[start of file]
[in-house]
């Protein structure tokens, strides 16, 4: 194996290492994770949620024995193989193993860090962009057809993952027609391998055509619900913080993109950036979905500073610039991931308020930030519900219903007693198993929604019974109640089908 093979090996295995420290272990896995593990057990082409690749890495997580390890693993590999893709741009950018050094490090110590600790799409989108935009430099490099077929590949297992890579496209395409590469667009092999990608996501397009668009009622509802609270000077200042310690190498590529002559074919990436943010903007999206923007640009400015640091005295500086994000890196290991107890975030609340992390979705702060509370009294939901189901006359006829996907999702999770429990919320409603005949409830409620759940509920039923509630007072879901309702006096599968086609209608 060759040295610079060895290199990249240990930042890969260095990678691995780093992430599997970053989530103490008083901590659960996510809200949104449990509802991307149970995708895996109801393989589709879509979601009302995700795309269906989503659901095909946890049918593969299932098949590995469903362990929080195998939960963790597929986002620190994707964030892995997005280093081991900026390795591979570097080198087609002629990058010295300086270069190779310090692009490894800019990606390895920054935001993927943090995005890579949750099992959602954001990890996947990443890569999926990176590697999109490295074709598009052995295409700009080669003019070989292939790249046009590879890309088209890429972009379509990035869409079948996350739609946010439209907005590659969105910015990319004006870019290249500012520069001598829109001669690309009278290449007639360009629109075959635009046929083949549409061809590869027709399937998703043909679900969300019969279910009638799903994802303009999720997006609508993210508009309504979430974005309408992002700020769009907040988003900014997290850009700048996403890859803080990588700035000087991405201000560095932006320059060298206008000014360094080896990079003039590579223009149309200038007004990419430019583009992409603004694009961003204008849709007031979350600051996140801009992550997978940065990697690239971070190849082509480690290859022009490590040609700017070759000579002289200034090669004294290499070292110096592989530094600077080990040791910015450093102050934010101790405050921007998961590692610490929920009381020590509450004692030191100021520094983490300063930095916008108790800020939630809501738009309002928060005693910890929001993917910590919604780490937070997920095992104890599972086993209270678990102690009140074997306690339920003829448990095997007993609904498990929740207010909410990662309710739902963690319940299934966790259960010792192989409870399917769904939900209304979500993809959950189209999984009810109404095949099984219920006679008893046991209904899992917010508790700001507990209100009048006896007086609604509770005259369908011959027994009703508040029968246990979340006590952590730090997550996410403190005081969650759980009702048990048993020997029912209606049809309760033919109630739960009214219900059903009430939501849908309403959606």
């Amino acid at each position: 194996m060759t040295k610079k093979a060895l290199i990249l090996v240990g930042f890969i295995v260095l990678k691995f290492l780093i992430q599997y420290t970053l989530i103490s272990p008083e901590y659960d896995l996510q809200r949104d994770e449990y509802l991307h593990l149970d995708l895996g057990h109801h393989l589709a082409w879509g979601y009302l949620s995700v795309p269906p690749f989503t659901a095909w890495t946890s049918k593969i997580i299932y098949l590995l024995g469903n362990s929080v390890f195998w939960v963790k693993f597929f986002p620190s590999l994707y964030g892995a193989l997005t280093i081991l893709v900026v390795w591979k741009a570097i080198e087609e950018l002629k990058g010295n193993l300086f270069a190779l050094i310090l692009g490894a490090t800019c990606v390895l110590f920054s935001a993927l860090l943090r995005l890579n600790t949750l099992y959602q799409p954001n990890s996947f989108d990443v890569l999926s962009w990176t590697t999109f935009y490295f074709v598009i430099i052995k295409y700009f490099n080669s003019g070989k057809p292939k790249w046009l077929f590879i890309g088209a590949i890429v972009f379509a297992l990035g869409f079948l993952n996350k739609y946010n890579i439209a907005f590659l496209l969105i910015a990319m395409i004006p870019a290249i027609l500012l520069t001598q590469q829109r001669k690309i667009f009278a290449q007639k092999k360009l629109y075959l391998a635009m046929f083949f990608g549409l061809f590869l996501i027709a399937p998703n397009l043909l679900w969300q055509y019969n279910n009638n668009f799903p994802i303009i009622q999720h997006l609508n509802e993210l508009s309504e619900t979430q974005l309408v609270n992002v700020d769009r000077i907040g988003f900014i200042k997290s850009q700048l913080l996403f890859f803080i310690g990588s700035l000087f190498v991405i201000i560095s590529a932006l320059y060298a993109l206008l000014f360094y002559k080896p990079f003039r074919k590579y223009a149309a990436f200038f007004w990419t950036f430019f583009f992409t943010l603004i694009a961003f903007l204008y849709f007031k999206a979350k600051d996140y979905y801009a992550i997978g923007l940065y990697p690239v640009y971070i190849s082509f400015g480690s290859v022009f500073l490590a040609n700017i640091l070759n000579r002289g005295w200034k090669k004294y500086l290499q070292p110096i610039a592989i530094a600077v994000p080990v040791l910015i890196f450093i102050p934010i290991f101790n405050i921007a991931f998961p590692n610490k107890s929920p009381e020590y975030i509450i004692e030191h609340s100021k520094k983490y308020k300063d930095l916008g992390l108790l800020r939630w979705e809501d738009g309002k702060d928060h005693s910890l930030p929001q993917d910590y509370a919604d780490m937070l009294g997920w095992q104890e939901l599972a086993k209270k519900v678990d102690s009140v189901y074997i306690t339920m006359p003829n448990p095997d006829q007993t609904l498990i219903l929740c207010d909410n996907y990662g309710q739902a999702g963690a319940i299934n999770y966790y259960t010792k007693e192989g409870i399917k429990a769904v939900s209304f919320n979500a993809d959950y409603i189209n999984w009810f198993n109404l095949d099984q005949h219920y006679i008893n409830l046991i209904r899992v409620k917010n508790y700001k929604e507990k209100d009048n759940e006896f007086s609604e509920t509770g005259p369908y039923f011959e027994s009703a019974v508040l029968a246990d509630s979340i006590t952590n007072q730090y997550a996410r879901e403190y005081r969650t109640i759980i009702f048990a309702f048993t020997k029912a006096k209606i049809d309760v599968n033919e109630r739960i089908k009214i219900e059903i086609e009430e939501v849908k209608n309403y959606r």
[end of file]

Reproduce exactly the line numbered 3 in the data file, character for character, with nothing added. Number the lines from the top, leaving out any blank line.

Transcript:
């Amino acid at each position: 194996m060759t040295k610079k093979a060895l290199i990249l090996v240990g930042f890969i295995v260095l990678k691995f290492l780093i992430q599997y420290t970053l989530i103490s272990p008083e901590y659960d896995l996510q809200r949104d994770e449990y509802l991307h593990l149970d995708l895996g057990h109801h393989l589709a082409w879509g979601y009302l949620s995700v795309p269906p690749f989503t659901a095909w890495t946890s049918k593969i997580i299932y098949l590995l024995g469903n362990s929080v390890f195998w939960v963790k693993f597929f986002p620190s590999l994707y964030g892995a193989l997005t280093i081991l893709v900026v390795w591979k741009a570097i080198e087609e950018l002629k990058g010295n193993l300086f270069a190779l050094i310090l692009g490894a490090t800019c990606v390895l110590f920054s935001a993927l860090l943090r995005l890579n600790t949750l099992y959602q799409p954001n990890s996947f989108d990443v890569l999926s962009w990176t590697t999109f935009y490295f074709v598009i430099i052995k295409y700009f490099n080669s003019g070989k057809p292939k790249w046009l077929f590879i890309g088209a590949i890429v972009f379509a297992l990035g869409f079948l993952n996350k739609y946010n890579i439209a907005f590659l496209l969105i910015a990319m395409i004006p870019a290249i027609l500012l520069t001598q590469q829109r001669k690309i667009f009278a290449q007639k092999k360009l629109y075959l391998a635009m046929f083949f990608g549409l061809f590869l996501i027709a399937p998703n397009l043909l679900w969300q055509y019969n279910n009638n668009f799903p994802i303009i009622q999720h997006l609508n509802e993210l508009s309504e619900t979430q974005l309408v609270n992002v700020d769009r000077i907040g988003f900014i200042k997290s850009q700048l913080l996403f890859f803080i310690g990588s700035l000087f190498v991405i201000i560095s590529a932006l320059y060298a993109l206008l000014f360094y002559k080896p990079f003039r074919k590579y223009a149309a990436f200038f007004w990419t950036f430019f583009f992409t943010l603004i694009a961003f903007l204008y849709f007031k999206a979350k600051d996140y979905y801009a992550i997978g923007l940065y990697p690239v640009y971070i190849s082509f400015g480690s290859v022009f500073l490590a040609n700017i640091l070759n000579r002289g005295w200034k090669k004294y500086l290499q070292p110096i610039a592989i530094a600077v994000p080990v040791l910015i890196f450093i102050p934010i290991f101790n405050i921007a991931f998961p590692n610490k107890s929920p009381e020590y975030i509450i004692e030191h609340s100021k520094k983490y308020k300063d930095l916008g992390l108790l800020r939630w979705e809501d738009g309002k702060d928060h005693s910890l930030p929001q993917d910590y509370a919604d780490m937070l009294g997920w095992q104890e939901l599972a086993k209270k519900v678990d102690s009140v189901y074997i306690t339920m006359p003829n448990p095997d006829q007993t609904l498990i219903l929740c207010d909410n996907y990662g309710q739902a999702g963690a319940i299934n999770y966790y259960t010792k007693e192989g409870i399917k429990a769904v939900s209304f919320n979500a993809d959950y409603i189209n999984w009810f198993n109404l095949d099984q005949h219920y006679i008893n409830l046991i209904r899992v409620k917010n508790y700001k929604e507990k209100d009048n759940e006896f007086s609604e509920t509770g005259p369908y039923f011959e027994s009703a019974v508040l029968a246990d509630s979340i006590t952590n007072q730090y997550a996410r879901e403190y005081r969650t109640i759980i009702f048990a309702f048993t020997k029912a006096k209606i049809d309760v599968n033919e109630r739960i089908k009214i219900e059903i086609e009430e939501v849908k209608n309403y959606r």